Most people don’t relish taking work home on weekends. For Andy Beavis, it’s a fun part of the job.
As an engineer and Mountain team leader at Arctic Cat in Thief River Falls, Minn., the 1998 Mechanical Engineering Technology grad is encouraged to take new snowmobile models and prototypes for a spin whenever he can.
“We’re a relatively small group of people, but we build pretty exotic toys from the ground up. The exciting part of it is we design the parts, we test the parts, we build the vehicles and we have access to the final product — which is a pretty exciting product.”
One prototype Beavis has been trying out since 2011 just arrived on the market, and it’s making headlines and earning rave reviews for its revolutionary single-beam rear suspension system — an industry first that also happens to be his brainchild.
But while his name is on the patent, Beavis says the glory isn’t his alone.
“It’s satisfying on the one hand because it was my concept and my idea,” he says. “But on the other hand, I’ve got a whole team of people that work for me or work with me on that stuff, so I get a lot of the credit sometimes when the final product is really the result of a team.”
An inventor or co-inventor on several patented components, Beavis has designed chassis, drive tracks and steering assemblies — basically everything but engines — since he joined Arctic Cat as a design engineer in December 1998.
The 43-year-old father of two has been into snowmobiles since he was a kid growing up in Thompson, and he started planning his career as early as Grade 10 after meeting crews from Arctic Cat and other companies that took advantage of Thompson’s long riding season to test equipment on area trails.
“We had a cabin at a lake on an island, so we used snowmobiles and/or winter roads to access that,” he says. “We built it as a family and spent as much time there as we could, which meant early in the ice season to late spring when the ice was going out, and of course that’s when the test crews … would be up there.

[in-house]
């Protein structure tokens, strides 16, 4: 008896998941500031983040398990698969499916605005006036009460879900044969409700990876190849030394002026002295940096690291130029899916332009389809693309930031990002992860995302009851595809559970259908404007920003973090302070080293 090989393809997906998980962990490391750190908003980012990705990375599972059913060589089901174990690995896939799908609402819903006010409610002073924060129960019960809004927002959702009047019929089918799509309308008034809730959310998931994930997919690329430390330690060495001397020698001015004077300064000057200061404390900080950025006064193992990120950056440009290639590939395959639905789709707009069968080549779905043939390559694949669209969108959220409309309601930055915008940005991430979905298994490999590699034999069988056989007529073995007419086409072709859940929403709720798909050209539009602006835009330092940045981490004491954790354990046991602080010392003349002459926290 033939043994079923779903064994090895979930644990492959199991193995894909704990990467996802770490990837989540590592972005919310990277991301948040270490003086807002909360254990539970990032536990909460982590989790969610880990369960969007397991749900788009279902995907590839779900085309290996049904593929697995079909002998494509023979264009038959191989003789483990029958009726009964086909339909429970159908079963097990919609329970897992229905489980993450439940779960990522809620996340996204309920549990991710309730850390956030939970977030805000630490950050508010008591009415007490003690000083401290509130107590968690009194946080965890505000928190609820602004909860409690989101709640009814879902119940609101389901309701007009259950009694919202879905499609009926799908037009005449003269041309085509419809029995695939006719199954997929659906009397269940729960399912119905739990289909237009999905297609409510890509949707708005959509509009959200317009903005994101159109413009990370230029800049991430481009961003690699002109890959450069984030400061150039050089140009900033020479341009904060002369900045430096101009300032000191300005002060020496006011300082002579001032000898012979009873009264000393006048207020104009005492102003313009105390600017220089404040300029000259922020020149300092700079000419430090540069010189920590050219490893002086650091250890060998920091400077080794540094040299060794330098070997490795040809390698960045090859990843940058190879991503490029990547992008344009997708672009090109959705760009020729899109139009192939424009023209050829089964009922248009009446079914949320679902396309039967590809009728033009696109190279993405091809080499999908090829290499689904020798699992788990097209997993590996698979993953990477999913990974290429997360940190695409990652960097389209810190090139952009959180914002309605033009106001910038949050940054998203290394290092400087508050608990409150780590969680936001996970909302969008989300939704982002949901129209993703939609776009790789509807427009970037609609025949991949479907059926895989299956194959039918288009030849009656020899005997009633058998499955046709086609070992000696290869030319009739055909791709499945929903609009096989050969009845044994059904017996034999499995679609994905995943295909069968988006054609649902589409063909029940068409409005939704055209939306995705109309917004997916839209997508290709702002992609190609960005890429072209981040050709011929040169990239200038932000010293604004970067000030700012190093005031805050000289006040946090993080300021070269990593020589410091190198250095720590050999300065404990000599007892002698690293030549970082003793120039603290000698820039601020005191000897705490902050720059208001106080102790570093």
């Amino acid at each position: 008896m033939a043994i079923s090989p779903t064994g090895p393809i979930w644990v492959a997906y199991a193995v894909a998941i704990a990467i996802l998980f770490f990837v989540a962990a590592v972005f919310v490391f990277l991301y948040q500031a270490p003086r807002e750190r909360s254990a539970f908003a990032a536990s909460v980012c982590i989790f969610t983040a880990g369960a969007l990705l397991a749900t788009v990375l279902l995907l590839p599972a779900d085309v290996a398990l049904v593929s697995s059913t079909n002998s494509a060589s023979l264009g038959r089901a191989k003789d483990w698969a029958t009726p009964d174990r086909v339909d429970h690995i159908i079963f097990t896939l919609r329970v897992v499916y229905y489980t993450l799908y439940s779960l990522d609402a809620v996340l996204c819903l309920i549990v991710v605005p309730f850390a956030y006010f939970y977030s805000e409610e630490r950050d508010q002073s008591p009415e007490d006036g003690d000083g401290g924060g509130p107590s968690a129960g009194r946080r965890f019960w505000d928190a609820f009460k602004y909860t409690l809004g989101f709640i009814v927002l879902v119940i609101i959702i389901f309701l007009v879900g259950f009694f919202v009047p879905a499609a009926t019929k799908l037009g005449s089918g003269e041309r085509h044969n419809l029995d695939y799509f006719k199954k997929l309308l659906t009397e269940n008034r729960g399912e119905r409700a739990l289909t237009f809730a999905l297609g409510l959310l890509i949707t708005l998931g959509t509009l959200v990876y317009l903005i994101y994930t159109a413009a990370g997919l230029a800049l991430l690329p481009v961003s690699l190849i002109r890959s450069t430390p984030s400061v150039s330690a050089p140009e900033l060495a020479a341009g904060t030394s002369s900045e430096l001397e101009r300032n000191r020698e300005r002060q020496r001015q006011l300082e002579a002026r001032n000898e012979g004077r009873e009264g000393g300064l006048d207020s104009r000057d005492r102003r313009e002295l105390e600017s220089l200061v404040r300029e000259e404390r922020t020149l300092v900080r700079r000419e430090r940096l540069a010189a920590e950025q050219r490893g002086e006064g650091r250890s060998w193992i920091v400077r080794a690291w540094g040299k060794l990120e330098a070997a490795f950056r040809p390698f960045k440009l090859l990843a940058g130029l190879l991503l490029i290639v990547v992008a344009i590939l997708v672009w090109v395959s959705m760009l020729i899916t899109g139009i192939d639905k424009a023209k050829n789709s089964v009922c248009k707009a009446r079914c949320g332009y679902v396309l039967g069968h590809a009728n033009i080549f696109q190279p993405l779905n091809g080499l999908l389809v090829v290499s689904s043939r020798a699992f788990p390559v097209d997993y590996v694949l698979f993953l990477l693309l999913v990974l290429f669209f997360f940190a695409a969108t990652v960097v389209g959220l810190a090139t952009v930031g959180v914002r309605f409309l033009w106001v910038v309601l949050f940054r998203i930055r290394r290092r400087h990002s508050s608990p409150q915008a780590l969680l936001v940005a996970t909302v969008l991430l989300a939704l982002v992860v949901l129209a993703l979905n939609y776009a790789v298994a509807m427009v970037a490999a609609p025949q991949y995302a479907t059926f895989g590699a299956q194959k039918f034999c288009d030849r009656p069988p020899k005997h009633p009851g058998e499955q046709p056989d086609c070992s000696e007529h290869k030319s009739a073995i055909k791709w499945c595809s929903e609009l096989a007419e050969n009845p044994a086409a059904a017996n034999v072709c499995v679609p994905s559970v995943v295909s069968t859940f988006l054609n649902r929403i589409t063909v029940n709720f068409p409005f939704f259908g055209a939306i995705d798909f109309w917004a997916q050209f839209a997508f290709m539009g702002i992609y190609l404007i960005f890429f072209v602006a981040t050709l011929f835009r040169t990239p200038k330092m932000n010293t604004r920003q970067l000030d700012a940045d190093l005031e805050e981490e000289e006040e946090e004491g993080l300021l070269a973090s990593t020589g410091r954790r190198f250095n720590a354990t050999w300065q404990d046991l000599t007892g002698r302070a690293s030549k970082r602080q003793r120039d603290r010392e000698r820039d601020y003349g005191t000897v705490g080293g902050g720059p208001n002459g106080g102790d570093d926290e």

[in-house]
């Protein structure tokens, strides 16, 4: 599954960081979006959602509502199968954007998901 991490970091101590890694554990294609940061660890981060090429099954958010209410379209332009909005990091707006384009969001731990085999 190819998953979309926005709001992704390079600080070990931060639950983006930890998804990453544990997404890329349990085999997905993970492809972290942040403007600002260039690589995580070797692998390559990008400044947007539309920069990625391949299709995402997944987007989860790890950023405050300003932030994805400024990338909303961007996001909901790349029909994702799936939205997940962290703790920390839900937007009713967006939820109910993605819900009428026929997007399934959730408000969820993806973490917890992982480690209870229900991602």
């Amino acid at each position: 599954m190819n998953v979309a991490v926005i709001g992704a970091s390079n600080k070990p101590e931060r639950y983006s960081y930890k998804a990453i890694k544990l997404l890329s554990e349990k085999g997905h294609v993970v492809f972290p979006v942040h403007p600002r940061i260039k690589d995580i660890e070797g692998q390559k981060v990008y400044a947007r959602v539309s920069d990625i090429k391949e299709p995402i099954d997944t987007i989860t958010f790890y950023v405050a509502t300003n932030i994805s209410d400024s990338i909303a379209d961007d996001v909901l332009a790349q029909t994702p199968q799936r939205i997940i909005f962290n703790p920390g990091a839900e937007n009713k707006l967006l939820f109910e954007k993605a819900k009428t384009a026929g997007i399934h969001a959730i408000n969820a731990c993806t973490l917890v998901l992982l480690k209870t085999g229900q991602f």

Beavis says the Arctic Cat team was the friendliest group and seemed to have the best time on the job. One weekend, he had a chat with the head of engineering, who encouraged him to apply for a job once he completed his education.
He started out at the University of Manitoba, but after two years, he decided to move over to RRC to focus more on applied learning.
“When I ended up at Red River I loved it — it was perfect. The professors were all awesome; they had industry experience. Class sizes were small in Mechanical Engineering Tech., and there was a lot more hands-on stuff that was more useful when I actually started working,” he says.
During his time at RRC, Beavis and his younger brother, JR, were active in the Arctic Cat cross-country racing program, but when he moved to Thief River Falls, his first few projects involved high-performance Mountain snowmobiles, and it was love at first ride.
“I was pretty excited about it because we had been out to B.C. downhill skiing on spring break for years … and when I went out there the first time on a Mountain snowmobile project, I kind of changed my direction again and that’s all I wanted to do,” he says.
“It combined everything I was passionate about, with deep snow and back-country and downhill skiing and snowmobiling rolled all into one.”
When Arctic Cat restructured in 2000, splitting its central engineering group into distinct areas, Beavis became part of the dedicated Mountain team, which he now manages.
Occasionally, he heads back to Thompson to test products, and when he’s not working, he spends quality time with his wife Leanne, their baby son and his 12-year-old daughter. In summer, that often means heading back to Manitoba for a weekend at the lake.
In winter? It’s playtime, with Beavis’ collection of vintage snowmobiles, family-friendly models, modified high-performance sleds and the occasional prototype. Luckily, Leanne — an engineer who loves snowmobiling as much as he does — doesn’t mind when he brings his work home.
“It’s always more exciting to be riding the new development stuff before it’s available to the public,” he says. “There’s always something interesting going on that we get to be a part of.”
Profile by Pat St. Germain (Creative Communications, 1989)